By Ed Daniels, Clarion Herald Sports
As Sean Payton is showered with praise over the Saints’ 6-1 start, here’s a question:
Is Payton that much different as a head coach than he was when the Saints went 7-9 for three consecutive seasons?
I say no.
Is Payton a better talent evaluator than he was when the Saints missed the playoffs for those three consecutive seasons?
The answer is a resounding yes.
Back then, the Saints were searching for the quick fix. There were the disastrous signings of safety Jairus Byrd and running back C.J. Spiller. The Saints forfeited a pair of second-round picks over the alleged bounty scandal.
And, in a stretch from 2013 through 2015, the Saints made four selections in the first round. Only one, guard Andrus Peat, is still with the team.
Since then, the Saints hired assistant general manager Jeff Ireland to run the draft, and they went back to a player procurement strategy that works: Build through the draft and supplement your roster with second-tier veteran free agents.
Free-agent linebackers Demario Davis and A.J. Klein were good players elsewhere who became outstanding players here. But, when the Saints brought them on board, their price was affordable, and the risk was limited.
The league’s website, NFL.com likes to do what they call “draft do-overs.” That is, look at each year’s draft three years later, to get a true snapshot of how good or how poorly a team drafted.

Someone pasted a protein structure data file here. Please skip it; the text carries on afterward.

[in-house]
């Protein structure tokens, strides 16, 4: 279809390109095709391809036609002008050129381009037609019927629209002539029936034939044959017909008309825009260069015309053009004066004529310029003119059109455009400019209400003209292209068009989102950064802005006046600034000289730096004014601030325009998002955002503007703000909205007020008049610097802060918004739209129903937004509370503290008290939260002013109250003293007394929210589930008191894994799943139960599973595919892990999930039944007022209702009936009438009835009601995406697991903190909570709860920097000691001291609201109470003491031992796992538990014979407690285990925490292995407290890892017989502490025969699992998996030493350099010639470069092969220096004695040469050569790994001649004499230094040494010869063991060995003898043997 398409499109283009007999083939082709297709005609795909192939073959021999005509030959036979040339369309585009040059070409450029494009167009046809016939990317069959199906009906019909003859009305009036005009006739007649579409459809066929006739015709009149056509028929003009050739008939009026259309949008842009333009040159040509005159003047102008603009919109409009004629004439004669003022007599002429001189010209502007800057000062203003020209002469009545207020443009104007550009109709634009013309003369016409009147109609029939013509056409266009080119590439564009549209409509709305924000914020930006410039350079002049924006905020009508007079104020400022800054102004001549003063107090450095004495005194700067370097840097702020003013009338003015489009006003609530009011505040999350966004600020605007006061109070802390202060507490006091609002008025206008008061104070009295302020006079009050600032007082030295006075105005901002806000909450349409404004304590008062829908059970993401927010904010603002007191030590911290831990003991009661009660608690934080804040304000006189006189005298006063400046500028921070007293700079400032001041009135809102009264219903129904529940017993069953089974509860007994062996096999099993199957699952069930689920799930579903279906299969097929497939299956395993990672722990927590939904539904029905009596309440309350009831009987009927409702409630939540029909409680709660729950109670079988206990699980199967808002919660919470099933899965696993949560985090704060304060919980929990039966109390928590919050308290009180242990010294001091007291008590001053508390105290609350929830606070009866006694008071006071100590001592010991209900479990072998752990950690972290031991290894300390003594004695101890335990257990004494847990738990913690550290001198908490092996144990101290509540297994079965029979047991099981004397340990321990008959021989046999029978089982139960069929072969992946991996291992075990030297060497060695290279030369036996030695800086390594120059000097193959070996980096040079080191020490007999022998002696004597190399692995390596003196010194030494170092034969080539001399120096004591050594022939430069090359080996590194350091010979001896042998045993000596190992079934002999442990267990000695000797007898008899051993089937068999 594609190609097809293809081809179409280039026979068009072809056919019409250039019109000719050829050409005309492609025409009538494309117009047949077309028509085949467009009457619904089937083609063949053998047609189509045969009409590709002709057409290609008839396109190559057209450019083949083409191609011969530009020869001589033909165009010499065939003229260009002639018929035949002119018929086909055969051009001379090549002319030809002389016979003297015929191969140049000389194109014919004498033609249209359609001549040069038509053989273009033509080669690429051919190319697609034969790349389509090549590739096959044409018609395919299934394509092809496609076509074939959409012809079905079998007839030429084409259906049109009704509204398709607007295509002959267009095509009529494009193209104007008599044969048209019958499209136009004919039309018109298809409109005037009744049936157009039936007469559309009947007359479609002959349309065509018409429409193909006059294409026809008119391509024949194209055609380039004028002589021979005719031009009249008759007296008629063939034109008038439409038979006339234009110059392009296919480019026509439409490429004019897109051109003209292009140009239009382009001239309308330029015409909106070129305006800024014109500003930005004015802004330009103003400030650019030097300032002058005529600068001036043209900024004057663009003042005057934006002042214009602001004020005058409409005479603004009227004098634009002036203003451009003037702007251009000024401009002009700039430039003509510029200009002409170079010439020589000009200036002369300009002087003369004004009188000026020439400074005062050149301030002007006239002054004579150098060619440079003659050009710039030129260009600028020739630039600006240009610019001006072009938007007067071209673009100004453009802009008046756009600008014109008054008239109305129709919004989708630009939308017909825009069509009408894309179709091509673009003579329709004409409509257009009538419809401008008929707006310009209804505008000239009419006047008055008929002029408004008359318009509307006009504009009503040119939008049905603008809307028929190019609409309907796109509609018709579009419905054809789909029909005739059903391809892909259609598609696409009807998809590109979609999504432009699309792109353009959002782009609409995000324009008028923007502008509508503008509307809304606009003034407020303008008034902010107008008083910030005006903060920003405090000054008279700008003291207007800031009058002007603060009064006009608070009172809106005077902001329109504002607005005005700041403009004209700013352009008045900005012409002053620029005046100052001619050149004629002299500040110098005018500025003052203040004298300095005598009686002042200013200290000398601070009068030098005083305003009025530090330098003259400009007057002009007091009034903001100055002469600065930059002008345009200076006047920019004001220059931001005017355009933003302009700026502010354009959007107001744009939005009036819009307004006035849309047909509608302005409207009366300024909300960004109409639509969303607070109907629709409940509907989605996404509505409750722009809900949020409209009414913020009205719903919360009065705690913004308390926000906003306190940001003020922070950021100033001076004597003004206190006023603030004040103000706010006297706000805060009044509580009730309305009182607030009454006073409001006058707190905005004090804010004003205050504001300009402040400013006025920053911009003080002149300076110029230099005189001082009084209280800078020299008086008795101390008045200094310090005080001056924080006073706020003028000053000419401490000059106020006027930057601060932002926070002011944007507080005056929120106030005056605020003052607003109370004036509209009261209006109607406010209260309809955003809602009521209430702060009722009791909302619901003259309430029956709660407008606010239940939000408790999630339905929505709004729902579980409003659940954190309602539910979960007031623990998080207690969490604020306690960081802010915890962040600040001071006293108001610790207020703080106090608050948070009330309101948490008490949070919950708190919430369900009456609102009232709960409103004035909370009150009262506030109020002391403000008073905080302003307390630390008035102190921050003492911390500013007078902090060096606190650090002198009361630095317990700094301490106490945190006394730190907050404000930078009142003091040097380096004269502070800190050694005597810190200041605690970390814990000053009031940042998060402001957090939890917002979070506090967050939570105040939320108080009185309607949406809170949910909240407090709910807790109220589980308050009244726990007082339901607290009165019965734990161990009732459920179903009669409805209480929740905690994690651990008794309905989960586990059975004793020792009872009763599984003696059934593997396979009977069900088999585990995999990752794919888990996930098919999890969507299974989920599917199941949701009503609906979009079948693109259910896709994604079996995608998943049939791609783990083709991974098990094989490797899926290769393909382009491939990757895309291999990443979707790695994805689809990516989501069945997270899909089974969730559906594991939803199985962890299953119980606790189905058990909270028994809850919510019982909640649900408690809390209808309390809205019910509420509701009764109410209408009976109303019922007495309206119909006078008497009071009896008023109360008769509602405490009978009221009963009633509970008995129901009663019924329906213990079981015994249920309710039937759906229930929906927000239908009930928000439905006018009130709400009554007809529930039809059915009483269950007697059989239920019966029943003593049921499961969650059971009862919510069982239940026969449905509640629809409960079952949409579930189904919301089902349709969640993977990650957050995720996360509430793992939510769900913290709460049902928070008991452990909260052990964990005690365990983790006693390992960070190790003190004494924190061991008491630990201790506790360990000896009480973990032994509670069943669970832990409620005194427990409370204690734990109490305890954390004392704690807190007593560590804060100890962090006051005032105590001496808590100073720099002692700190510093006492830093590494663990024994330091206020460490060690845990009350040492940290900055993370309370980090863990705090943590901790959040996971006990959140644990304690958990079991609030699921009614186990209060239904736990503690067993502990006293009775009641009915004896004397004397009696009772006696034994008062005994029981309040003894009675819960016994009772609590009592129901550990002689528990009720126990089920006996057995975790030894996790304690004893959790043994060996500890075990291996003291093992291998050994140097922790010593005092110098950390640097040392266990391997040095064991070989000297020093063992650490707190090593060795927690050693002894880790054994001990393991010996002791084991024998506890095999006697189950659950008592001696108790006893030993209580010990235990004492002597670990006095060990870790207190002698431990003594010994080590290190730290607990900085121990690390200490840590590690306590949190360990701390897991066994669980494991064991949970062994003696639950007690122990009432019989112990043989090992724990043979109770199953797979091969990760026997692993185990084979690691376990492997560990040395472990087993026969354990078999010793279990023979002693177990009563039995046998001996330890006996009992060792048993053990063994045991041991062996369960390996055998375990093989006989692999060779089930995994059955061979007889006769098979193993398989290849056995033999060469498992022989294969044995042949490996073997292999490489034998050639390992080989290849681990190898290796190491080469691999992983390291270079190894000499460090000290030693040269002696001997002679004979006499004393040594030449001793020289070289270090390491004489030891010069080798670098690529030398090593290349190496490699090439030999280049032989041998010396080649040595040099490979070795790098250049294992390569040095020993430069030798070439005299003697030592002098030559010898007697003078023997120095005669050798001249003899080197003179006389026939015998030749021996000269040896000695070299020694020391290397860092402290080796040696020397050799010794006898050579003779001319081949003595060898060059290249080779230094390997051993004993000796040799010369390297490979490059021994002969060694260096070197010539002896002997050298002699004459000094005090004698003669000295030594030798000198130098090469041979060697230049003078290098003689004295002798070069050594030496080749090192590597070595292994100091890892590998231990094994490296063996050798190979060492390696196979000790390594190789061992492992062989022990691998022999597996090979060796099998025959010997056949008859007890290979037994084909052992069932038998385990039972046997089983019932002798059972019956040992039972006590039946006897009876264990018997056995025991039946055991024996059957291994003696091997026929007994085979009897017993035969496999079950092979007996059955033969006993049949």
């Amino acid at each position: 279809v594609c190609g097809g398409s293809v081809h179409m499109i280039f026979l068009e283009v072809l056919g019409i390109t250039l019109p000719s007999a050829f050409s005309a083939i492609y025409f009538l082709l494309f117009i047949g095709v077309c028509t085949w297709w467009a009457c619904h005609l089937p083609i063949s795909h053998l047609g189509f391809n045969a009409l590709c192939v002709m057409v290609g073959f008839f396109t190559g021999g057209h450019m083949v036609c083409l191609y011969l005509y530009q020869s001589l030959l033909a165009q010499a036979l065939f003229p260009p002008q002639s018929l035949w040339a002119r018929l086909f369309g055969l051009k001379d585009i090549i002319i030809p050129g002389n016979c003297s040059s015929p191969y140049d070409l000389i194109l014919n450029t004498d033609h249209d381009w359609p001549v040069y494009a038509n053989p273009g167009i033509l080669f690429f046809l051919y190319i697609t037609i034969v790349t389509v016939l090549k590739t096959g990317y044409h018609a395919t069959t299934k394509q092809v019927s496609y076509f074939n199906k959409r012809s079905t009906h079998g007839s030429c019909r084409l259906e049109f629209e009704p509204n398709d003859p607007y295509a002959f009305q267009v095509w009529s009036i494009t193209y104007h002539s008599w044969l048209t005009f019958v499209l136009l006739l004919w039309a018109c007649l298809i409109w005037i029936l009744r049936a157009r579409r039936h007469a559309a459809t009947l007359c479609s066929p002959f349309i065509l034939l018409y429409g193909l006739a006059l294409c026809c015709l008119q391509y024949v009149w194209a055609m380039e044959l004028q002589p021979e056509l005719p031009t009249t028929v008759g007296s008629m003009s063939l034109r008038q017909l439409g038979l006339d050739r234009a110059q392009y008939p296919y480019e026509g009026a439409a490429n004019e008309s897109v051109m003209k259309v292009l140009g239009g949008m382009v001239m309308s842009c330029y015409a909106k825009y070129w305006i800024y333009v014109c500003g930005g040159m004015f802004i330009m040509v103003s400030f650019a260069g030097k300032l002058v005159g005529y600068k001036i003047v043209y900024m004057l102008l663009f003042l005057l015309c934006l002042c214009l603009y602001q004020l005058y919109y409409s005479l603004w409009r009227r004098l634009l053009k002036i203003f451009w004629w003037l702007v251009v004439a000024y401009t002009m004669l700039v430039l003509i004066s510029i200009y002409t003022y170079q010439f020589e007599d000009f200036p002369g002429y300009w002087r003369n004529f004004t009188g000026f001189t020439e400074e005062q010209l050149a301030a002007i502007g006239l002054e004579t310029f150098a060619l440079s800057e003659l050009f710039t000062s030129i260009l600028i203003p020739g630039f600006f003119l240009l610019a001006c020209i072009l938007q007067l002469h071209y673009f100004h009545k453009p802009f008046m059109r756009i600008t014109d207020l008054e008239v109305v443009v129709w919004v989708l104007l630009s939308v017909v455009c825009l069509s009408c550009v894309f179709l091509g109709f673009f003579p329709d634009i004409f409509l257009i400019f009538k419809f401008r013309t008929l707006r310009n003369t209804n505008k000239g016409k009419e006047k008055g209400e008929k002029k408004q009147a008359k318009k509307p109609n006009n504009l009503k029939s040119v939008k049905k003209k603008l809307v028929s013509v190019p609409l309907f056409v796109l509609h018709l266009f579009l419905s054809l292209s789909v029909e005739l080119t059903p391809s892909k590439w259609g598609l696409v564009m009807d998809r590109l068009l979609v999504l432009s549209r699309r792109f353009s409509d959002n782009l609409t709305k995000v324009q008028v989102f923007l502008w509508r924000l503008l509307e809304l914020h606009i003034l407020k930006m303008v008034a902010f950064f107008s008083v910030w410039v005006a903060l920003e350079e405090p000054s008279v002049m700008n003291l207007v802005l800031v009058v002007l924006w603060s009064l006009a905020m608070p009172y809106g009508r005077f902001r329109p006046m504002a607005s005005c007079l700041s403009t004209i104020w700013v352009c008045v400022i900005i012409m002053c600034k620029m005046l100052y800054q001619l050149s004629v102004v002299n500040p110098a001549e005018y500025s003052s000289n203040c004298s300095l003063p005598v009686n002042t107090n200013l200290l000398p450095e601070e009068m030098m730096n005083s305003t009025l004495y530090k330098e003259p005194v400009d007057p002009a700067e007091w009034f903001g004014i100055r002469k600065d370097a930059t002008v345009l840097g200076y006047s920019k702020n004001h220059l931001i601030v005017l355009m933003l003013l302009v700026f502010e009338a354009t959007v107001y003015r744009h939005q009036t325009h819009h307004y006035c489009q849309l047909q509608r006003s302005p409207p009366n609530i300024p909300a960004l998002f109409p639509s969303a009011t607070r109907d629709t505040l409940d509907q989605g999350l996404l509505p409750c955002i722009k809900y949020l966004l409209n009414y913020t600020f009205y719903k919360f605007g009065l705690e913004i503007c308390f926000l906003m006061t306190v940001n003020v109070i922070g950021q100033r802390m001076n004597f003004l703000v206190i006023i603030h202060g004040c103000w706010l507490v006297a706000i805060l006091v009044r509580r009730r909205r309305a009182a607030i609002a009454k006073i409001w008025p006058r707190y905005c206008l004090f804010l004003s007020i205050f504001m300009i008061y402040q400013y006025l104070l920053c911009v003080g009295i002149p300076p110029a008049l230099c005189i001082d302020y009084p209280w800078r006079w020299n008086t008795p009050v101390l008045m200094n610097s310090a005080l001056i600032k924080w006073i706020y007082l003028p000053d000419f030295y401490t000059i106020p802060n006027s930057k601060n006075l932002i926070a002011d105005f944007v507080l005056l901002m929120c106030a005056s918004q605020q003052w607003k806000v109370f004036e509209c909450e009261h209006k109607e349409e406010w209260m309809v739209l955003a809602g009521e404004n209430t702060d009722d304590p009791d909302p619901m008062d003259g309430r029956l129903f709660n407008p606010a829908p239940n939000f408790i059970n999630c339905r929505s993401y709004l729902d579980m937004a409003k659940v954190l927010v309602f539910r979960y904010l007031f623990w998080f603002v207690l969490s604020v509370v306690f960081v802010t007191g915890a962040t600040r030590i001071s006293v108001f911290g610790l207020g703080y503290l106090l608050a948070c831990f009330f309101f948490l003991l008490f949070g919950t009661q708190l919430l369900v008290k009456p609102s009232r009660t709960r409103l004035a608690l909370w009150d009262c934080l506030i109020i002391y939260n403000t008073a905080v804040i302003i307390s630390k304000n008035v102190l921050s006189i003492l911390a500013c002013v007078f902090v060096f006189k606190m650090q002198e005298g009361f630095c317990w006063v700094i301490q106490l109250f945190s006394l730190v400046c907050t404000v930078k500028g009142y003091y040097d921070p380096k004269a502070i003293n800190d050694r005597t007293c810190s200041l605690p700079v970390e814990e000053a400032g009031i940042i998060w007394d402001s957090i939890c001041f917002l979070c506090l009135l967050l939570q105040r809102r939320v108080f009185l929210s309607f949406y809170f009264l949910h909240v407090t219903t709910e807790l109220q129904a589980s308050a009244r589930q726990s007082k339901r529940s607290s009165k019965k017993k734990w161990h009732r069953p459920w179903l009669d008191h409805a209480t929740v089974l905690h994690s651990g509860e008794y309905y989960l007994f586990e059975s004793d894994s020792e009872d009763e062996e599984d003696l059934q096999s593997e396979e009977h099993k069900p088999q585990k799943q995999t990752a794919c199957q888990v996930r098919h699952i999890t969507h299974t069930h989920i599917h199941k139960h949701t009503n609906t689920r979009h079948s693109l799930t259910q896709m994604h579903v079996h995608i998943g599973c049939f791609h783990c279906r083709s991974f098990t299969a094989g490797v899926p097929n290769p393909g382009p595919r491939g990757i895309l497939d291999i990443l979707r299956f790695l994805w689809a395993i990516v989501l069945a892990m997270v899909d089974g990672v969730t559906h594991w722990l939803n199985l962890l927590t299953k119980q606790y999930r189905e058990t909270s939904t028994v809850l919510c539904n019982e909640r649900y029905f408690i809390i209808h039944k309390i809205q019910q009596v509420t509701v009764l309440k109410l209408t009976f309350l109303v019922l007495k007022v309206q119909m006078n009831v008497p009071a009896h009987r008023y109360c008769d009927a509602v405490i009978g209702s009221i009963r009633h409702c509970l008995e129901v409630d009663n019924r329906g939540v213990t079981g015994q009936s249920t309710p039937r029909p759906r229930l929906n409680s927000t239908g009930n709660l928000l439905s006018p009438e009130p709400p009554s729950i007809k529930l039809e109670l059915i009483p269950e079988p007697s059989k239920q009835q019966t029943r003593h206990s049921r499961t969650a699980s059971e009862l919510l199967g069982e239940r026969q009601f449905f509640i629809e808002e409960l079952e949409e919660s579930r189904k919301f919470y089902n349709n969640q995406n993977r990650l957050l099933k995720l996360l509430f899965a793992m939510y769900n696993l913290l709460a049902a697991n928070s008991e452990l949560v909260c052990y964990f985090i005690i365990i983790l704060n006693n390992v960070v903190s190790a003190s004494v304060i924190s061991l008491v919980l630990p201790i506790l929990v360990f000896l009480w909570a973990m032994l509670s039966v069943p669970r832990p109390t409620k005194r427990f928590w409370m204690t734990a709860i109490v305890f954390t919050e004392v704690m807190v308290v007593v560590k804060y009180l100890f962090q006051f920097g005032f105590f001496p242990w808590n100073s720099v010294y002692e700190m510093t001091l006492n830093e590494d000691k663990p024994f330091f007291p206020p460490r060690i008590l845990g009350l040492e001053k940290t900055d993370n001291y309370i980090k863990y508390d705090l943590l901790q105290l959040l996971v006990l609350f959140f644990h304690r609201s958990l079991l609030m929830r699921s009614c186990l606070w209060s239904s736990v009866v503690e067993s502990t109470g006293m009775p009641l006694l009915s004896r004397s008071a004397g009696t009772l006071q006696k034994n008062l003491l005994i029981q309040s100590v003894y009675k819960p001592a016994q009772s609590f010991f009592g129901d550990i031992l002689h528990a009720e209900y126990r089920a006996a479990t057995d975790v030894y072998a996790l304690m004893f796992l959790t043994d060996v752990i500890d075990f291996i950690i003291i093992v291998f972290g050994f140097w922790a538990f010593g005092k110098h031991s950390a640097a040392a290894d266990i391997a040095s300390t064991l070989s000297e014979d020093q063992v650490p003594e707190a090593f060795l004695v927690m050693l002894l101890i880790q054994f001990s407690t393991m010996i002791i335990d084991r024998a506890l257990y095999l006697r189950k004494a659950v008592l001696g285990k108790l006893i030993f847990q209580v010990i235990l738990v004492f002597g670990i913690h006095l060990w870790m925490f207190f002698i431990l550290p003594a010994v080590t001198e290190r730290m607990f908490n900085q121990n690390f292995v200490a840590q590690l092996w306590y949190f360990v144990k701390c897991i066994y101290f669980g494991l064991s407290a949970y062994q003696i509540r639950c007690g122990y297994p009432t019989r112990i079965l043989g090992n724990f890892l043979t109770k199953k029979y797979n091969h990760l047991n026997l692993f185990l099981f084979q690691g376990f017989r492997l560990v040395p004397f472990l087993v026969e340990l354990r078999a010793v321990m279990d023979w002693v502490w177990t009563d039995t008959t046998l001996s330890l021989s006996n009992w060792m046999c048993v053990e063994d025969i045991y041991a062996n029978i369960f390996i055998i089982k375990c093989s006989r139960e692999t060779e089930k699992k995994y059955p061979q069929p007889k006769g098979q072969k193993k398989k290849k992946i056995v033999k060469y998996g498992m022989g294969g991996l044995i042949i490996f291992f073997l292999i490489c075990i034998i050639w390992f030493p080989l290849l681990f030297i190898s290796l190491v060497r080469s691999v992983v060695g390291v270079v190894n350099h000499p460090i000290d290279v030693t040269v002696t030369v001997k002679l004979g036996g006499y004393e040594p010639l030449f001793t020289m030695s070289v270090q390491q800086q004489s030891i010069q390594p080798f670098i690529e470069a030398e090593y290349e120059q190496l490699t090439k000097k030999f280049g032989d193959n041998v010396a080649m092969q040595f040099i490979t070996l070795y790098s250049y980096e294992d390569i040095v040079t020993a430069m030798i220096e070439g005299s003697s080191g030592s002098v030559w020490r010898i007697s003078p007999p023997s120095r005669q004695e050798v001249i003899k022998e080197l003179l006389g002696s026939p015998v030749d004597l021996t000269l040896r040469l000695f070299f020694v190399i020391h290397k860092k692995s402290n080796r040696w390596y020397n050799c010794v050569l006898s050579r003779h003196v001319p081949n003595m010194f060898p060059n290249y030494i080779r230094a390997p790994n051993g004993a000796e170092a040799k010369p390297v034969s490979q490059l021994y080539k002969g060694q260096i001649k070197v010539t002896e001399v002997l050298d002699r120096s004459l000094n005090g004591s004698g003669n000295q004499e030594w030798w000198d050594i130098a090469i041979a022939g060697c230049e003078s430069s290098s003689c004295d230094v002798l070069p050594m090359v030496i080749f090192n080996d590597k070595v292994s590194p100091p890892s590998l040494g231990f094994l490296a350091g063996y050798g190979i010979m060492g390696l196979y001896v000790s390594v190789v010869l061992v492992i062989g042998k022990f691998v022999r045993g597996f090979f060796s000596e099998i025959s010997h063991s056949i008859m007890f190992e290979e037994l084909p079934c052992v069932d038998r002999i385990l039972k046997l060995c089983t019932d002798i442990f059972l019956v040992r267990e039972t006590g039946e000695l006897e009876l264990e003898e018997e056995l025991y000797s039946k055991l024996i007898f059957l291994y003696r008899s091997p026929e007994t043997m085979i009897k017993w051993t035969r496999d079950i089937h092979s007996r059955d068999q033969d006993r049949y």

In the 2016 draft do-over, defensive tackle Sheldon Rankins, the Saints’ first pick, was rated 11th-best overall. Wide receiver Michael Thomas, picked No. 47 overall in the second round, vaulted to No. 12 overall.
In that same draft, the Saints picked up two additional starters, safety Vonn Bell (No. 61) and defensive tackle David Onyemata (No. 120). Bell has three fumble recoveries and a forced fumble in seven games. Onyemata is part of an effective defensive tackle rotation that includes Rankins, Malcom Brown and Shy Tuttle.
The 2017 draft was historic.
For the first time since 1967, the same team had the rookie of the year on offense (Alvin Kamara) and the rookie of the year on defense (cornerback Marshon Lattimore). That draft also yielded safety Marcus Williams, linebacker Alex Anzalone and defensive end Trey Hendrickson.
The 2018 first pick, defensive end Marcus Davenport, has stepped up his play considerably. And, in Chicago last Sunday, rookie fourth-round pick C.J. Gardner-Johnson, No. 105 overall, was second on the team in tackles as he made his first career start.
The Saints’ 2019 first selection, second-round pick center Erik McCoy, is already a big part of one of the best offensive lines in football. Against the Bears, the Saints rushed for 151 yards, averaging 4.3 yards a carry.
And, then there’s Teddy Bridgewater. More than a few eyebrows were raised when the Saints sent a third-round pick to the Jets to acquire Bridgewater.
A former first-round pick, Bridgewater started 28 games in two seasons in Minnesota before suffering a serious knee injury in August 2016. Bridgewater was a huge upgrade over Luke McCown or Chase Daniel, who are both solid backups.
So, those who are surprised by what the Saints have accomplished since Drew Brees was injured on Sept. 15 really shouldn’t be. The Saints have a young and talented roster.
And, head coach Sean Payton is, for the most part, the same coach he was three years ago.
With one big exception.
He has much better players.
Ed Daniels is sports director of ABC26 WGNO. He can be reached at email@example.com.